By comparing the gut bacteria of Amazonian hunter-gatherers to that of farmers and city dwellers, researchers have discovered a link between gut microbiota and lifestyle. The findings, published in Nature Communications this week, also revealed that we have far fewer kinds of gut microbes than traditional societies.
It's becoming increasingly clear that living more sanitized, urban lifestyles has led to our susceptibility to certain autoimmune disorders like asthma and allergies. Industrialization (and processed foods) has also led to a decrease in gut microbiome diversity. For example, the bacteria genus Treponema is conspicuously absent. Yet they've co-existed with humans and other primates for millions of years—making their absence now especially unsettling. Previous work have, however, found gut Treponema in members of traditional societies who only eat local, non-industrially produced foods.
Now, University of Oklahoma’s Cecil Lewis and colleagues analyzed the gut microbiota in fecal samples from 25 Matses—a hunting-gathering community living in the Peruvian Amazon—as well as 31 small-scale farmers from the village of Tunapunco in the Andean highlands and 23 city dwellers in Norman, Oklahoma. Then they compared data on these three different lifestyles—traditional hunter-gatherers, traditional agriculturalists, and urban-industrialized peoples—with previously published studies on populations in Africa and South America.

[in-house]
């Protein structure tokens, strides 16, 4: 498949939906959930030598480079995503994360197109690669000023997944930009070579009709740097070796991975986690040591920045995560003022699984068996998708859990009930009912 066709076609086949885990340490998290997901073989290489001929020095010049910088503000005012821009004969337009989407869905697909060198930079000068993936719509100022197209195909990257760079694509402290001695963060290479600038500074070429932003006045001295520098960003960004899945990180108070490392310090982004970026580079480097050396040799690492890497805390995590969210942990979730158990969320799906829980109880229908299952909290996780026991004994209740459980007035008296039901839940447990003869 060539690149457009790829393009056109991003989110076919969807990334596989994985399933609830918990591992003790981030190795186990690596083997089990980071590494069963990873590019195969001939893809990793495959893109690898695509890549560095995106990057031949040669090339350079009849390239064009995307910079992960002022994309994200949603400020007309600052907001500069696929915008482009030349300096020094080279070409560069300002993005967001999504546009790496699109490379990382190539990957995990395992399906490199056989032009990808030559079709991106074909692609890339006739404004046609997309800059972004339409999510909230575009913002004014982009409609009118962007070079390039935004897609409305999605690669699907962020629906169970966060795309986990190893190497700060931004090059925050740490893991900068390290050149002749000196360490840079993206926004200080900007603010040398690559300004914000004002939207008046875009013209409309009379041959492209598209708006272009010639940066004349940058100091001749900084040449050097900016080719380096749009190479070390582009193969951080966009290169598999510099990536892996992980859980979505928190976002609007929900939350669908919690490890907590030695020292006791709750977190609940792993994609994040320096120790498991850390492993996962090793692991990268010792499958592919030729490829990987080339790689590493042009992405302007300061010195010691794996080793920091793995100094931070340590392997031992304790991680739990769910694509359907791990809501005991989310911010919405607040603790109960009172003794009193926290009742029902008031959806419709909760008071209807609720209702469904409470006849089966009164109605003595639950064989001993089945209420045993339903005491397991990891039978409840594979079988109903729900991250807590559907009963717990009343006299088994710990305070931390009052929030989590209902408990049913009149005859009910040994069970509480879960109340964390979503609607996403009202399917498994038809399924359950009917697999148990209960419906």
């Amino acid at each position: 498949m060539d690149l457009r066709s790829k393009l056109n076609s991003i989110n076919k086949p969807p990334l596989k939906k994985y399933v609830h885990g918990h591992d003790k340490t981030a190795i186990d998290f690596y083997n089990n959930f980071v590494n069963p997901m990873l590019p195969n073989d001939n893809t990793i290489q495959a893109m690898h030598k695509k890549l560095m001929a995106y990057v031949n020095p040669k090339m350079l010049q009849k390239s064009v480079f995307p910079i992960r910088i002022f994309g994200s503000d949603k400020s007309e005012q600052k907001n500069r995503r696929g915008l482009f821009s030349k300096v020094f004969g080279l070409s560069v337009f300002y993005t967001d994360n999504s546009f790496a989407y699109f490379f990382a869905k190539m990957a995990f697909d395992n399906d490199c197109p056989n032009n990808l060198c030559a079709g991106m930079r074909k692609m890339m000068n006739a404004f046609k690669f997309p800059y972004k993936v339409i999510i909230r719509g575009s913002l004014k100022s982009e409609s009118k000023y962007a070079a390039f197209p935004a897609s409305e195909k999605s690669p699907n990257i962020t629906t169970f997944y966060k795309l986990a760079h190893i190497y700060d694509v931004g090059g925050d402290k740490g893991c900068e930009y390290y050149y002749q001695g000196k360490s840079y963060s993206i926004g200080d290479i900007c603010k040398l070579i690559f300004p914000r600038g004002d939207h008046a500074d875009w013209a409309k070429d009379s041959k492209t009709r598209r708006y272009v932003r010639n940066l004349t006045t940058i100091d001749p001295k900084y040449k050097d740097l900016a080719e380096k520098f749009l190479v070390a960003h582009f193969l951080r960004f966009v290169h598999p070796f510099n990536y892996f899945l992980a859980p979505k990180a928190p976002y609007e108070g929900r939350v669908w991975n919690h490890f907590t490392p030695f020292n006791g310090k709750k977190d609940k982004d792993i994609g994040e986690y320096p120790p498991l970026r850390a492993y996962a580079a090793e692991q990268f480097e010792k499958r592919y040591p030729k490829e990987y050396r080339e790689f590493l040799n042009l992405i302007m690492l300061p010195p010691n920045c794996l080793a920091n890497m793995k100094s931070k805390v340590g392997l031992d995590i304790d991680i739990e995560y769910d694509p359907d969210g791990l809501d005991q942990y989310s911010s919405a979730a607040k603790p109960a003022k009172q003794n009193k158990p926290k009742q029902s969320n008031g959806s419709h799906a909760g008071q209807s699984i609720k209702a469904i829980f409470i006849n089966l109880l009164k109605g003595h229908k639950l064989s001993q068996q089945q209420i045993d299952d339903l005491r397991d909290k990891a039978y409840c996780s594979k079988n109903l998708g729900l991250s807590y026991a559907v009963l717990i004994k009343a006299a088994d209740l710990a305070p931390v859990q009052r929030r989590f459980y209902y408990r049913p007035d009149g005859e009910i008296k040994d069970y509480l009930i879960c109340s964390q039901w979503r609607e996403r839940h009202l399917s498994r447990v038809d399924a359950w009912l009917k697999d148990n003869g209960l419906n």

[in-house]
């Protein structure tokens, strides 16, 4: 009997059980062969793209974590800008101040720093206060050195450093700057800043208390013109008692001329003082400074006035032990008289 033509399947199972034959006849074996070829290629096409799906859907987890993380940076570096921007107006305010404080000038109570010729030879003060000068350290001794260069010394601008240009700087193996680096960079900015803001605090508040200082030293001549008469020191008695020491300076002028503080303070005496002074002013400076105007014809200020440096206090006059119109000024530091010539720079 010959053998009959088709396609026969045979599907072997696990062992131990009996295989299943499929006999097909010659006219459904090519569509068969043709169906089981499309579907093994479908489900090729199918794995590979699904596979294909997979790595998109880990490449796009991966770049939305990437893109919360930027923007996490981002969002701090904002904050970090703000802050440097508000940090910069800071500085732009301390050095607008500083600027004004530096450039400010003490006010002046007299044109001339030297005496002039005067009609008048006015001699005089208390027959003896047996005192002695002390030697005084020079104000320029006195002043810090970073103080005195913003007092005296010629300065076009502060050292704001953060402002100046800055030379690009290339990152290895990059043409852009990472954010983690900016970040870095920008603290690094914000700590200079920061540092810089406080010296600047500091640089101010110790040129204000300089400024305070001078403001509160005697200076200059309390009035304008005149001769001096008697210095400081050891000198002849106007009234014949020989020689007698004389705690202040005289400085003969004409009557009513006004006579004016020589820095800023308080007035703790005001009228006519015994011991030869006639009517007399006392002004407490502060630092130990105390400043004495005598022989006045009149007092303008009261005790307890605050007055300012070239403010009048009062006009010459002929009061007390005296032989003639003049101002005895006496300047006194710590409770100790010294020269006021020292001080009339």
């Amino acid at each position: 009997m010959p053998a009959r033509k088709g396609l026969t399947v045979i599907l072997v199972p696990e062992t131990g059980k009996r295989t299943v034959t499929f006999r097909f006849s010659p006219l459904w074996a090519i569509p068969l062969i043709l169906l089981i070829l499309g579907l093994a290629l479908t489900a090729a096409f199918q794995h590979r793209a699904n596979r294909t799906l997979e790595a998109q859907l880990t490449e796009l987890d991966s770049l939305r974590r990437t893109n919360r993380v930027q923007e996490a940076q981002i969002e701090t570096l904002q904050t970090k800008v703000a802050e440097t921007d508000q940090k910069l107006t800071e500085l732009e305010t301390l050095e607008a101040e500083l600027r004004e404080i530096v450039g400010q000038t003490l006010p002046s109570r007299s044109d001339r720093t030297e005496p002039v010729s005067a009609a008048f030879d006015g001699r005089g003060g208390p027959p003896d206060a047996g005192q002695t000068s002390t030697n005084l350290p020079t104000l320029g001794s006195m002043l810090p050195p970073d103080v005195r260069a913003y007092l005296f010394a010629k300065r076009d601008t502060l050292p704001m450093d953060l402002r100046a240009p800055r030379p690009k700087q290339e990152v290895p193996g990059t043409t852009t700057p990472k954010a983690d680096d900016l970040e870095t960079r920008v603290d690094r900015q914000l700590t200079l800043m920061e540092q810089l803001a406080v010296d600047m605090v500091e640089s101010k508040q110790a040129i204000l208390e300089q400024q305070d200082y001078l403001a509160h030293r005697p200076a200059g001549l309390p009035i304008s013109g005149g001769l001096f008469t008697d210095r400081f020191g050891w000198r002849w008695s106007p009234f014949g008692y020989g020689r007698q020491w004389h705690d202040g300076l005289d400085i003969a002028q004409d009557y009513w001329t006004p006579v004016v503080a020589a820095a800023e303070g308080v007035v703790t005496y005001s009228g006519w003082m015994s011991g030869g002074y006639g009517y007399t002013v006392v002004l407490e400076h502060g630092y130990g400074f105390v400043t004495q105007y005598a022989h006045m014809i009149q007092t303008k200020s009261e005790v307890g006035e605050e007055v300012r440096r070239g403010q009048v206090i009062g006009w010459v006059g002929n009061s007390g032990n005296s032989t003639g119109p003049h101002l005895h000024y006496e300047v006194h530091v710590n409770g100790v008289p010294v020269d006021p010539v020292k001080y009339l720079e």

Their comparisons revealed a striking trend: Gut microbiota cluster together on the basis of subsistence strategy, not on how close they are geographically. Hunter-gatherers in South America and Africa are more similar to each other than either of them are to rural farmers or to urbanites—even if they live in neighboring areas.
Furthermore, the team detected several (non-pathogenic) strains of gut Treponema—suggesting how these are symbionts that have been lost in urban-industrialized populations. Some of these were similar to Treponema succinifaciens, which are known to help pigs metabolize carbohydrates. "We show that these lost bacteria are in fact multiple species that are likely capable of fermenting fiber and generating short chain fatty acids in the gut. Short chain fatty acids have anti-inflammatory properties,” Lewis explains in a news release. “This raises an important question, could these lost Treponema be keystone species that explain the increased risk for autoimmunce disorders in industrialized people?” They hope to explore that next.
After the researchers’ visit to the Matses, the hunter-gatherers have begun to shift their diet to one that includes industrial food. “It is possible that their current profile is changing, and we have a unique opportunity to appreciate the biological impact of urban transition in the gut microbiome," study author Alexandra Obregon-Tito from University of Oklahoma says. "Studying native human communities provides an opportunity to explore human biological phenomena that might have disappeared in western societies; however, we need to be conscious of the challenges of working with vulnerable human populations.”